Often referred to as the body's glue, it provides structural support and protection. Collagen supports the removal of dead cells and the growth of new cells, as well as aids in blood clotting. It also supports joint and skin health.
The body can produce collagen naturally, but this production decreases with age. Stress and a poor diet lacking in vitamins, minerals, and protein can also decrease the body's natural collagen production.
So, what role does collagen play in gut health? Collagen forms the connective tissue in the gut, helping to strengthen it and prevent it from becoming leaky. The amino acids in collagen, like glycine and proline, can help rebuild tissues and seal the gut lining.
By promoting the creation of new cells and repairing damaged cells of the gut lining, collagen could potentially help resolve leaky gut. Glycine, an amino acid found in collagen, can also help reduce inflammation in the gut, preventing the formation of gaps.
Types of Collagen and Supplementation
Now, let's talk about the different types of collagen. Research has identified 28 different types of collagen, but there are three you'll see most often. Type I is the most common, making up 90% of the body's collagen, found in skin, connective tissue, and bones.
Type II makes up the cartilage in our joints, and Type III makes up the connective tissue in our organs and skin. You may also see bovine collagen, a combination of Types I and III, or marine collagen, a combination of Types I and II. Chicken collagen contains Type II.
Collagen supplements come in powder, liquid, and capsule forms. Some contain one or two types of collagen, while others contain multiple types in one formula. At Flusso, we offer options with multiple types in one formula or just bovine collagen, which I will link in the description box.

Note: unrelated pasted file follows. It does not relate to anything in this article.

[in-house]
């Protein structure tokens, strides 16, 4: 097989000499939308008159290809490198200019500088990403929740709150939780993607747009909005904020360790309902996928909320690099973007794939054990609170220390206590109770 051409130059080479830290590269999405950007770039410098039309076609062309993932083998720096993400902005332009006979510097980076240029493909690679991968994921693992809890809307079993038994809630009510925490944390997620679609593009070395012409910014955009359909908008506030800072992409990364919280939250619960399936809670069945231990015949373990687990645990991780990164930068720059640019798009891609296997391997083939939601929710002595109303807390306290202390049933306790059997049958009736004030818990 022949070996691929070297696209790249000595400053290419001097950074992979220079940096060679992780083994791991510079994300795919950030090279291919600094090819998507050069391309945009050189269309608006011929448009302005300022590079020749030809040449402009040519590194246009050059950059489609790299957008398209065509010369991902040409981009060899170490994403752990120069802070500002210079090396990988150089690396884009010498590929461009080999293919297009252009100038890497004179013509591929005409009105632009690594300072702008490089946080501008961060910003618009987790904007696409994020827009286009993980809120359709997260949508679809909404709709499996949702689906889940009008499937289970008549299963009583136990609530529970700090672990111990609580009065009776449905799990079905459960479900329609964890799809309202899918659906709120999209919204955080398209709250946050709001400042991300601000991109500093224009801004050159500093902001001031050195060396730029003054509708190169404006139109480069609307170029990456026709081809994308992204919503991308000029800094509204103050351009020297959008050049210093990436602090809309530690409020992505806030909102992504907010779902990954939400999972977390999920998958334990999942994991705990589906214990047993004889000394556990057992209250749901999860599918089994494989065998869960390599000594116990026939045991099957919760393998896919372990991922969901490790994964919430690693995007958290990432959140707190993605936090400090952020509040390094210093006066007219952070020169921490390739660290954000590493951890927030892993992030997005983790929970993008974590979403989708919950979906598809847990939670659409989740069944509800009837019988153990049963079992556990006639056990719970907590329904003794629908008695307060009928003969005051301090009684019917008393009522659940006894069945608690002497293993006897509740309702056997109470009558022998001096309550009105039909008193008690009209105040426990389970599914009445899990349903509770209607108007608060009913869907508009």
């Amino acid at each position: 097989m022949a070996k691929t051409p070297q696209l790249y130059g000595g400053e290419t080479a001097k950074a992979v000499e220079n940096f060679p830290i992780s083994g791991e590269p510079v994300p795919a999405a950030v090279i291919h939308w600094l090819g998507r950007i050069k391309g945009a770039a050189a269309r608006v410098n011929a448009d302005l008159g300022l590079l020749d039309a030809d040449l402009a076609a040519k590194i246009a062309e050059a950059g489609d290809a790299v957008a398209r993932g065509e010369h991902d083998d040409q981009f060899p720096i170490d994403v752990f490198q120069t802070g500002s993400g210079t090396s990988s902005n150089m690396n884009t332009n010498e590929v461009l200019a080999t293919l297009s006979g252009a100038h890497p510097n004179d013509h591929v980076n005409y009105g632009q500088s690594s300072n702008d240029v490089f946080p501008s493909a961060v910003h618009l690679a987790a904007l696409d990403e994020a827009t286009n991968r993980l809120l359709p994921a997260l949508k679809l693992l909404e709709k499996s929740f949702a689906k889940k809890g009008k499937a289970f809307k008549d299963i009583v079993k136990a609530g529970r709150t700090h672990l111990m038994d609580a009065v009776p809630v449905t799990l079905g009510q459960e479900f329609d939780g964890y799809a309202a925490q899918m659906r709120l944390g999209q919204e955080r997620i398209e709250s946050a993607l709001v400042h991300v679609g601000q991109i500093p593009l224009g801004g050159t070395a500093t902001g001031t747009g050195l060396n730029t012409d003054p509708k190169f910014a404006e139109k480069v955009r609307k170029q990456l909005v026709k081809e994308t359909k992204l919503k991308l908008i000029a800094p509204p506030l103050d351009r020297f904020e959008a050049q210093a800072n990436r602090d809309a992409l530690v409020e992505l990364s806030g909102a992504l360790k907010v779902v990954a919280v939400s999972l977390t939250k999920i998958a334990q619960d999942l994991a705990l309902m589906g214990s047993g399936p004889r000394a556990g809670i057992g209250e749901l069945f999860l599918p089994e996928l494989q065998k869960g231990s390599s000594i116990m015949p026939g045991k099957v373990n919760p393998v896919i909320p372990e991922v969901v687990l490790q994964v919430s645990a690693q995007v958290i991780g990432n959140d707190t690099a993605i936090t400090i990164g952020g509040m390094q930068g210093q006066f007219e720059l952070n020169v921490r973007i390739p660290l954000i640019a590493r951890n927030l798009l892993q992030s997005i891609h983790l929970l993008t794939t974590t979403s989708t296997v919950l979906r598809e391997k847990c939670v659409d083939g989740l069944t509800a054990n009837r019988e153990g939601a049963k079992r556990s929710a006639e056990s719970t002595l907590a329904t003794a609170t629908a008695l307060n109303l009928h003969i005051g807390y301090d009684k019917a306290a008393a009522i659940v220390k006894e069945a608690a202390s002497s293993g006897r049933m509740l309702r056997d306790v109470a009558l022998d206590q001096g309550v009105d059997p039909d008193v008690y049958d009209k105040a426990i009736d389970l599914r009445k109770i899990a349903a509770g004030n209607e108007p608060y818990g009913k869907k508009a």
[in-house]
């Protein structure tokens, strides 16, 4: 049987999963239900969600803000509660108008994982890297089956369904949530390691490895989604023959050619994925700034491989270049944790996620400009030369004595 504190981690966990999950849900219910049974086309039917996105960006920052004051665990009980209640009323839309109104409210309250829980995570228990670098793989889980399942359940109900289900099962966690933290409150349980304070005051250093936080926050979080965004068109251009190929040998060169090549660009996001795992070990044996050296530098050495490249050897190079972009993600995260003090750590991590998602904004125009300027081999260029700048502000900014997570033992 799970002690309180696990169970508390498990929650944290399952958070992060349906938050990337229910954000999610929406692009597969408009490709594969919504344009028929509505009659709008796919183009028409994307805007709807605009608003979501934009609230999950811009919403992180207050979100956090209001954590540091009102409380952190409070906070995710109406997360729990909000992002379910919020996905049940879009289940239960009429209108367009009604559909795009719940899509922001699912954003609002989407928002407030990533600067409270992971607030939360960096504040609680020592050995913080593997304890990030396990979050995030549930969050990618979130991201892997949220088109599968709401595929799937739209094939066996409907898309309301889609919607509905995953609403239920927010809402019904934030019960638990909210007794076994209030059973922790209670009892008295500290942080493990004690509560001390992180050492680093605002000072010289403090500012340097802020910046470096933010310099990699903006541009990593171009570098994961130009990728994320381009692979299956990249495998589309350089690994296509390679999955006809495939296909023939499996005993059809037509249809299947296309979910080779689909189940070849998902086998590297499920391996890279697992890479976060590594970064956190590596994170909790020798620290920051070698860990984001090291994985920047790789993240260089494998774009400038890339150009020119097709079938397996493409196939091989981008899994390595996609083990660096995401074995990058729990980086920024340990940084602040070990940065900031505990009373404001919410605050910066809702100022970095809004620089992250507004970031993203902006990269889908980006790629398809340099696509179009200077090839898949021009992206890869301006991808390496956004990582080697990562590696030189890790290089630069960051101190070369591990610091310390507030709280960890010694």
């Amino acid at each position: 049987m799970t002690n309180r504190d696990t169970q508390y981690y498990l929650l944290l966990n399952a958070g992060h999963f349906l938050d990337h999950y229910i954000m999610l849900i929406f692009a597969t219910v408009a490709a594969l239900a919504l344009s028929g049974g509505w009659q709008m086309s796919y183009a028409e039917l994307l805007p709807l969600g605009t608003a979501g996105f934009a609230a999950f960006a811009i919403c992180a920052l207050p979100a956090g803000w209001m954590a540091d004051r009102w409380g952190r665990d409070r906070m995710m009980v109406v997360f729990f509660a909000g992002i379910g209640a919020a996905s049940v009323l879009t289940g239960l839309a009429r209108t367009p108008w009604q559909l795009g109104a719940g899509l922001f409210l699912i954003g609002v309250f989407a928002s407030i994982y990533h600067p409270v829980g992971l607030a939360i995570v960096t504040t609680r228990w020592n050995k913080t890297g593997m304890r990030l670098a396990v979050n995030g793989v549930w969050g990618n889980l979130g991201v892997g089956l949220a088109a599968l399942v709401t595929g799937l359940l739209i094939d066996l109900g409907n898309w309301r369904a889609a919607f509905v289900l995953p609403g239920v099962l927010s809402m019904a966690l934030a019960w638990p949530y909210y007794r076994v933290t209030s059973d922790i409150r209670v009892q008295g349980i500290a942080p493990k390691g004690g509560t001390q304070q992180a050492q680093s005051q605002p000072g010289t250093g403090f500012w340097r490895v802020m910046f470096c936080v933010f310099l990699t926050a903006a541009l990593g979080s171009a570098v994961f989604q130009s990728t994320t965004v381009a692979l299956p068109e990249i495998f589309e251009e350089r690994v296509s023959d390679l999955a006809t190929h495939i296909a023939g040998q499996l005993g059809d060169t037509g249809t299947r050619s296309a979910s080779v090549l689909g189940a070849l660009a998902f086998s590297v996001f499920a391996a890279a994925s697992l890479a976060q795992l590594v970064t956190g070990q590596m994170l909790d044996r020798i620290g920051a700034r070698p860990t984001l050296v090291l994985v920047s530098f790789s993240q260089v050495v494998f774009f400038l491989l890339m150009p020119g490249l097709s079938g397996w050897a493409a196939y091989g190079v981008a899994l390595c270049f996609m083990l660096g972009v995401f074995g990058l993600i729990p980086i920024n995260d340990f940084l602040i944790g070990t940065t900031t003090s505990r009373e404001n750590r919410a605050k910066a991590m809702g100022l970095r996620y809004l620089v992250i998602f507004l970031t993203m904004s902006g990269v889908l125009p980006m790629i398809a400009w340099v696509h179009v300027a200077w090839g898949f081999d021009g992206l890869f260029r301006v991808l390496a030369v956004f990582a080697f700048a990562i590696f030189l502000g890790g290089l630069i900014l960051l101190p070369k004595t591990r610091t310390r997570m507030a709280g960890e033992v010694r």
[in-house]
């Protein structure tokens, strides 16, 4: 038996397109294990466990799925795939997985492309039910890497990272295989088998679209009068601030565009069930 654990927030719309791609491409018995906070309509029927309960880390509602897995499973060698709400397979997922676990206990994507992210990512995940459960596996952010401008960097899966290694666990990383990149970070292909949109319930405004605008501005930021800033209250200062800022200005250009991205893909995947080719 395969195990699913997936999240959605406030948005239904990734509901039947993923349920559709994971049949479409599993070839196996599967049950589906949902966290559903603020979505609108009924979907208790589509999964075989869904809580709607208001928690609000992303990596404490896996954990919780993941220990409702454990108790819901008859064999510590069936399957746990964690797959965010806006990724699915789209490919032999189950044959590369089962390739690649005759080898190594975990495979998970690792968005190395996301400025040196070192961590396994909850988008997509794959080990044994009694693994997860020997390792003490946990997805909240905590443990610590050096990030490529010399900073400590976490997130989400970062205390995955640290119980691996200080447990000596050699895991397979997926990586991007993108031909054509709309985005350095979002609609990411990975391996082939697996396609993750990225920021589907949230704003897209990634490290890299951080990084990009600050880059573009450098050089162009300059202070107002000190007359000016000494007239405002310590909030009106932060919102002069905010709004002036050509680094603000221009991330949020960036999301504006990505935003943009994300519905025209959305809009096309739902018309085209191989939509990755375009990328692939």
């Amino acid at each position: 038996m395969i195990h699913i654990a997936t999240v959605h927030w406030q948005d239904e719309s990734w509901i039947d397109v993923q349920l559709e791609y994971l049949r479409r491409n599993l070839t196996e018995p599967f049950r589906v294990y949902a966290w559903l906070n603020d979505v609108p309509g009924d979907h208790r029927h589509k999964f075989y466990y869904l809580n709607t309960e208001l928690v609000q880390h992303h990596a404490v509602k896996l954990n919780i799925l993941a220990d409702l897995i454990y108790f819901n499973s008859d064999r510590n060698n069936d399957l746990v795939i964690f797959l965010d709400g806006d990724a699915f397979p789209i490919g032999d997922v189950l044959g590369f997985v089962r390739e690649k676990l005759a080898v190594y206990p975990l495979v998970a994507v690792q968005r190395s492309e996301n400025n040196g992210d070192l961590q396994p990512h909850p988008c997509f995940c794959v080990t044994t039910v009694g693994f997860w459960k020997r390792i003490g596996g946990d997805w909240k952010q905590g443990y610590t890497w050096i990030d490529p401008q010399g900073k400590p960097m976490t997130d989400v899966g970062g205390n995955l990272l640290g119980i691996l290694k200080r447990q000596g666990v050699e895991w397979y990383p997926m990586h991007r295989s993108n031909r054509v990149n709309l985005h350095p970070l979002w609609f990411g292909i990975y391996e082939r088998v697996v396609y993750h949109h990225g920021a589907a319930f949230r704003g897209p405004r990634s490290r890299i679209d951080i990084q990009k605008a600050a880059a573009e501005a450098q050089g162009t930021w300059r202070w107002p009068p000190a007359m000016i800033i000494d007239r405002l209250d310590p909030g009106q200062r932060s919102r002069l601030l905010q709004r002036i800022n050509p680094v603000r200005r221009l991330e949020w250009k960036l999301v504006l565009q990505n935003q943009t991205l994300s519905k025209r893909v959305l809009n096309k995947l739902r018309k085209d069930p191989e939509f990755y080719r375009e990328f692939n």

Recommendations for Collagen Intake
What type of collagen is best for gut repair? We most often use bovine or marine collagen peptides, often sold as collagen peptides or hydrolyzed collagen. These forms are easy for the body to digest as they're already broken down into their smallest form.
Incorporating collagen into your diet is easier than you might think. Start by adding foods naturally high in collagen, like bone broth or meats with high connective tissue content, like brisket or pot roast.
You can also help your body naturally produce more collagen by consuming foods high in amino acids that build collagen, such as beef, chicken, fish, and eggs.
Although amino acids are collagen's building blocks, certain co-factors are also needed, so include foods rich in vitamin C, zinc, copper, and manganese.
In conclusion, collagen could be a beneficial supplement for those struggling with leaky gut, as it plays a crucial role in maintaining gut lining health. While collagen is beneficial, it's not a cure-all.
A healthy diet, regular exercise, stress management, and adequate sleep all play crucial roles in gut health. Collagen should be seen as part of a comprehensive approach to improving gut health, not the sole solution.
If you're interested in trying collagen and incorporating it into your diet, I have linked a couple of quality supplements below in the description box. If you liked this video, please hit the like button and subscribe for more nutrition videos.
Let us know in the comments your experience with collagen or leaky gut or any questions you may have. Thanks for watching, and I'll see you next time.